What I Have Seen And Heard
Published: April 29, 2010
I owe a personal apology to three young people at Queen of Angels Parish in Thomson for not being able to visit the parish for their confirmation because of the weather system that settled into our area on Saturday afternoon. Some flooding in low-lying areas suggested that it would be wise for me to designate their pastor, Father Bill Williams, to celebrate their confirmation since the weather patterns that afternoon predicted that things would get much worse before they got any better on Saturday evening. While I have already written to them with my regrets, this last-minute change in my plans was another sign that none of us is ever completely in charge of our own lives and our plans are always subject to the power of God’s creation.
Earlier in the same week, I had spoken with a young man and his fiancé in London regarding their summer wedding plans, but the marriage ritual book that his mom had Fed-Exed to him in Europe was caught up in the delays that resulted from the volcano eruption in Iceland and the resultant airport interruptions that brought a lot of good travel and shipping intentions to an abrupt halt! Eventually the book will get to them and their planning will continue, but the wonders of overnight shipments were thwarted by the sediment of volcanic ash.
At the Cardinals Dinner last Friday, I heard more than a few tales of how people had managed to get back home recently from European trips in spite of the airline delays that were unavoidable during the past few weeks. Some of those return travel plans took them well afar from the ordinary transatlantic crossing patterns. None of us can ever be assured that we won’t have to make some accommodations in life—and often at the most unexpected times.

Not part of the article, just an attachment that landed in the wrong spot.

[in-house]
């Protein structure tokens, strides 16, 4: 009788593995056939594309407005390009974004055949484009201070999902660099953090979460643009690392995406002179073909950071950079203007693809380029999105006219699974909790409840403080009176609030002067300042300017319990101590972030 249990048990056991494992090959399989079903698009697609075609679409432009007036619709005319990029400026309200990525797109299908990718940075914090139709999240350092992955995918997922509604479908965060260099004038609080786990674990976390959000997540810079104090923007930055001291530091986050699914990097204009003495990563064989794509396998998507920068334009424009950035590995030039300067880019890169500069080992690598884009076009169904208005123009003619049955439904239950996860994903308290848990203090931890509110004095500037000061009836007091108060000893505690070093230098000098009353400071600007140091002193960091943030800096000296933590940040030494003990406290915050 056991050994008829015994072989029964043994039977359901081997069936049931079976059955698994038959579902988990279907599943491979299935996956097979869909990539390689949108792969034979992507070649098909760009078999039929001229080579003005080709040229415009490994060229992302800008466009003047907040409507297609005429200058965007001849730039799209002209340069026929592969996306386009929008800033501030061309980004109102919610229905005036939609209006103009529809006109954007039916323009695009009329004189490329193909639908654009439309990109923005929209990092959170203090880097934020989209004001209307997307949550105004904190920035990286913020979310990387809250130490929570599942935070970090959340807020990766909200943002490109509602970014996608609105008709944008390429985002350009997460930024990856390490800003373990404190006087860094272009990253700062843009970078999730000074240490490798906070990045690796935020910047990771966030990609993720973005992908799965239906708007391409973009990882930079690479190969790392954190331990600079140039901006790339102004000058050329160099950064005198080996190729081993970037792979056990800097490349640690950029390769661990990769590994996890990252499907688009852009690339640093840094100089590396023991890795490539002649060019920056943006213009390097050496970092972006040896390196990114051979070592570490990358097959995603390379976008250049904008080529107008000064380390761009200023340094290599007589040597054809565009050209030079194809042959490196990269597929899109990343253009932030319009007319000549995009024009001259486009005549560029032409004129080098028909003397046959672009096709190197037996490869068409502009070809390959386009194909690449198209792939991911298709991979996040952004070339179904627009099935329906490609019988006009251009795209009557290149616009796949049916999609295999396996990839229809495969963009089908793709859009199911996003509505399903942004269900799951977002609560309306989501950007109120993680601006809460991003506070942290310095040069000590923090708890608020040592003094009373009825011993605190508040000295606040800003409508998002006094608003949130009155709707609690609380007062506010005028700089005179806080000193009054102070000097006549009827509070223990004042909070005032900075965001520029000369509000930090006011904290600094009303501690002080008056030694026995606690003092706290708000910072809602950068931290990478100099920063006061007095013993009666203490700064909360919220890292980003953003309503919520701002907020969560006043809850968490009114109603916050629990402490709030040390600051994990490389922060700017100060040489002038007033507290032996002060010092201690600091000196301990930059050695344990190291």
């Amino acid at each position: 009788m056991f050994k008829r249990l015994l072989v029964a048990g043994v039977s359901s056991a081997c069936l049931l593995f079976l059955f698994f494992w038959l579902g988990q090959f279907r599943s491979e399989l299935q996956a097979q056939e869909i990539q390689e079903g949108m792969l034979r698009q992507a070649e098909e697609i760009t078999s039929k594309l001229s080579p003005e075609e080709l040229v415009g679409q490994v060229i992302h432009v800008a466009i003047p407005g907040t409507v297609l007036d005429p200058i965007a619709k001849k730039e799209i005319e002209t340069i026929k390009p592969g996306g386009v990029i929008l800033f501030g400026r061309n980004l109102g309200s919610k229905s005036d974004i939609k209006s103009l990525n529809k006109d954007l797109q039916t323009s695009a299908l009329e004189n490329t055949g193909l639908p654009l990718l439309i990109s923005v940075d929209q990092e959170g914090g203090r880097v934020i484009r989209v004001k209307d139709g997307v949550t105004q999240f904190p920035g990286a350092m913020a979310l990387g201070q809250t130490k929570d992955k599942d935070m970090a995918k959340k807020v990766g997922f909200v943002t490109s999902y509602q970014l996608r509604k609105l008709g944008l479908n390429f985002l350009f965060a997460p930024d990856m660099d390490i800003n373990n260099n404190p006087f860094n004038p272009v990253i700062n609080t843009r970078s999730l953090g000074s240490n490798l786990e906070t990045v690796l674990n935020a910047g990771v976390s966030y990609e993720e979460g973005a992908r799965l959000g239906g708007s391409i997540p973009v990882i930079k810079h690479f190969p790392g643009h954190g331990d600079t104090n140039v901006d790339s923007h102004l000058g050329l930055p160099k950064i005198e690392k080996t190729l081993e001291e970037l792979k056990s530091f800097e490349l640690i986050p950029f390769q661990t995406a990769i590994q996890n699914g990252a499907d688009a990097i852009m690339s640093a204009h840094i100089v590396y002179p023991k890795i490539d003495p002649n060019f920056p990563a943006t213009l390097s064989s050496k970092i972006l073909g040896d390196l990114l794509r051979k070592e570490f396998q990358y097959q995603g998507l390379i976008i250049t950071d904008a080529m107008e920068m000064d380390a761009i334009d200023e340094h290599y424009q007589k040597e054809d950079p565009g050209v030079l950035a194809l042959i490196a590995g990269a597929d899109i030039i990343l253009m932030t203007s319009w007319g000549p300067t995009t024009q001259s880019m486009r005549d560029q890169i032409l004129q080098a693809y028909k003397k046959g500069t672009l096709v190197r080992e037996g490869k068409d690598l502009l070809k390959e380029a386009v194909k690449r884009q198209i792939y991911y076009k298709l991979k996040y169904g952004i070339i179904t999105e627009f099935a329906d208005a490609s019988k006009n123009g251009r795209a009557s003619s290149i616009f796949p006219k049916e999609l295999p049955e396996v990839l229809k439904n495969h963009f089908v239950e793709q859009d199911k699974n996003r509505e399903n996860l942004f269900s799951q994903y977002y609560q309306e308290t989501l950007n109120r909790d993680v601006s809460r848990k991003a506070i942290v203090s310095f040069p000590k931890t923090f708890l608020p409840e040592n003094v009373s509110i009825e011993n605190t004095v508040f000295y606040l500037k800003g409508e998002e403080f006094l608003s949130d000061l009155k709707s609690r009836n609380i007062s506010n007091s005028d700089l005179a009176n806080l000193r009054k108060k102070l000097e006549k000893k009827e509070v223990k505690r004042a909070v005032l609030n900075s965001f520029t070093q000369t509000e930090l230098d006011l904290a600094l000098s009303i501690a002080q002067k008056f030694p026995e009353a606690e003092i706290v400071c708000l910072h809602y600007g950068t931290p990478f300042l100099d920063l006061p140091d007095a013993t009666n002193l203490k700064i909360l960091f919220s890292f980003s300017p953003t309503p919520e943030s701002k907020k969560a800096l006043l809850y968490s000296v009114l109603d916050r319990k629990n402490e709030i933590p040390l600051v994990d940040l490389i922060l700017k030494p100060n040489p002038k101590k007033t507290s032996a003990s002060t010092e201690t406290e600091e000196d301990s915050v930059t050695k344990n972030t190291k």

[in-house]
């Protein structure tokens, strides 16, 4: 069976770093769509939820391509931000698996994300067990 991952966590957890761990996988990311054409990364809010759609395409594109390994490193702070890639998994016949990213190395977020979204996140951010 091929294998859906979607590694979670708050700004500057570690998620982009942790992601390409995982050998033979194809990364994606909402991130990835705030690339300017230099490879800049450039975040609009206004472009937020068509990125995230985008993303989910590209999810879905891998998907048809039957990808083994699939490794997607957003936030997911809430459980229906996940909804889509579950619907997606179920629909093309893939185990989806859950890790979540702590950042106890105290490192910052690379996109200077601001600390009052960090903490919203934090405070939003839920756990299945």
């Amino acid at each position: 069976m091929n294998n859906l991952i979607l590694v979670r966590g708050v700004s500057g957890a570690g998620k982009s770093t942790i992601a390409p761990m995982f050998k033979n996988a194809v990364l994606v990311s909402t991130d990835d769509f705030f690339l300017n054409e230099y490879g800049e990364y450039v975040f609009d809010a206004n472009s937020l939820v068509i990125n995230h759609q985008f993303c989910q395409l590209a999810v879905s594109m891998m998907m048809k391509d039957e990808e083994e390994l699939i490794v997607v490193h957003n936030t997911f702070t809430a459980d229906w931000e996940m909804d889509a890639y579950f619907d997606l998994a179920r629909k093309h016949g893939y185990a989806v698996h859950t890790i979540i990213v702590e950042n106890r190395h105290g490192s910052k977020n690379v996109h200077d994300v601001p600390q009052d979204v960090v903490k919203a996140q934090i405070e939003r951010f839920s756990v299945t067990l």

Weather patterns are only one form of interruptions that our lives must endure often without warning. As the Marist community in the Archdiocese of Atlanta commends Father Jim Hartnett to the Lord, I recall some of the wisdom that he shared with me as his illness slowly sapped his strength but not his good humor. He often told me that his illness gave him time to “ponder.” He chose the word that the Gospel ascribed to Mary when she was troubled by the greeting that Gabriel offered her at the Annunciation.
To ponder means to consider something within one’s heart—not out of doubt but with an intriguing acceptance of a mystery that lies beyond our ability to fully comprehend. Father Jim Hartnett has gone home to God after a long and generous life as a priest and servant minister to countless thousands of youngsters here in this local Church. As he pondered the meaning of his illness, he grew in his acceptance of God’s will at the closing moments of his life.
Jim often told me to “ponder” the things that I cannot explain and certainly cannot control. His was a wise spiritual guidance that I continue to cherish. Whether it’s the weather, or the economy, or the antics of our youngsters, all of us are frequently challenged to ponder those things that we cannot control and to serenely accept them as part of God’s plan for our lives. May Jim Hartnett, a true son of Mary, be in God’s presence where he will enjoy the fullness of God’s Love and Mercy forever! May he rest in peace.